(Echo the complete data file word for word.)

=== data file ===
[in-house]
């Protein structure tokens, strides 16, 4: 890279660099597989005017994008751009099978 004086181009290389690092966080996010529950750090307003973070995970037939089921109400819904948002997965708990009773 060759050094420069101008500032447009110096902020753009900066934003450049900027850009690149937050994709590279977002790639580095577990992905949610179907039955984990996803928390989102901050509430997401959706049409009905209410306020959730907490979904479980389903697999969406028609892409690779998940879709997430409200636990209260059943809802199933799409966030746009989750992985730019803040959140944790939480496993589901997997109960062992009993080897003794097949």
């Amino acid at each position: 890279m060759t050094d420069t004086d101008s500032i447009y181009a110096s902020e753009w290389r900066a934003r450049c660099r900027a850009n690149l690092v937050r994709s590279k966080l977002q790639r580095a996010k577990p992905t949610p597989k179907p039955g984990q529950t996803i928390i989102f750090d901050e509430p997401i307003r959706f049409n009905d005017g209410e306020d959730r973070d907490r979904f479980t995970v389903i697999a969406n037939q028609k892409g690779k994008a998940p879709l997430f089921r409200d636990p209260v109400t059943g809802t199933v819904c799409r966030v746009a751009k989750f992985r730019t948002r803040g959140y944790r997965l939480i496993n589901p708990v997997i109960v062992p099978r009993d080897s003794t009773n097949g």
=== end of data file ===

[in-house]
């Protein structure tokens, strides 16, 4: 890279660099597989005017994008751009099978 004086181009290389690092966080996010529950750090307003973070995970037939089921109400819904948002997965708990009773 060759050094420069101008500032447009110096902020753009900066934003450049900027850009690149937050994709590279977002790639580095577990992905949610179907039955984990996803928390989102901050509430997401959706049409009905209410306020959730907490979904479980389903697999969406028609892409690779998940879709997430409200636990209260059943809802199933799409966030746009989750992985730019803040959140944790939480496993589901997997109960062992009993080897003794097949």
């Amino acid at each position: 890279m060759t050094d420069t004086d101008s500032i447009y181009a110096s902020e753009w290389r900066a934003r450049c660099r900027a850009n690149l690092v937050r994709s590279k966080l977002q790639r580095a996010k577990p992905t949610p597989k179907p039955g984990q529950t996803i928390i989102f750090d901050e509430p997401i307003r959706f049409n009905d005017g209410e306020d959730r973070d907490r979904f479980t995970v389903i697999a969406n037939q028609k892409g690779k994008a998940p879709l997430f089921r409200d636990p209260v109400t059943g809802t199933v819904c799409r966030v746009a751009k989750f992985r730019t948002r803040g959140y944790r997965l939480i496993n589901p708990v997997i109960v062992p099978r009993d080897s003794t009773n097949g």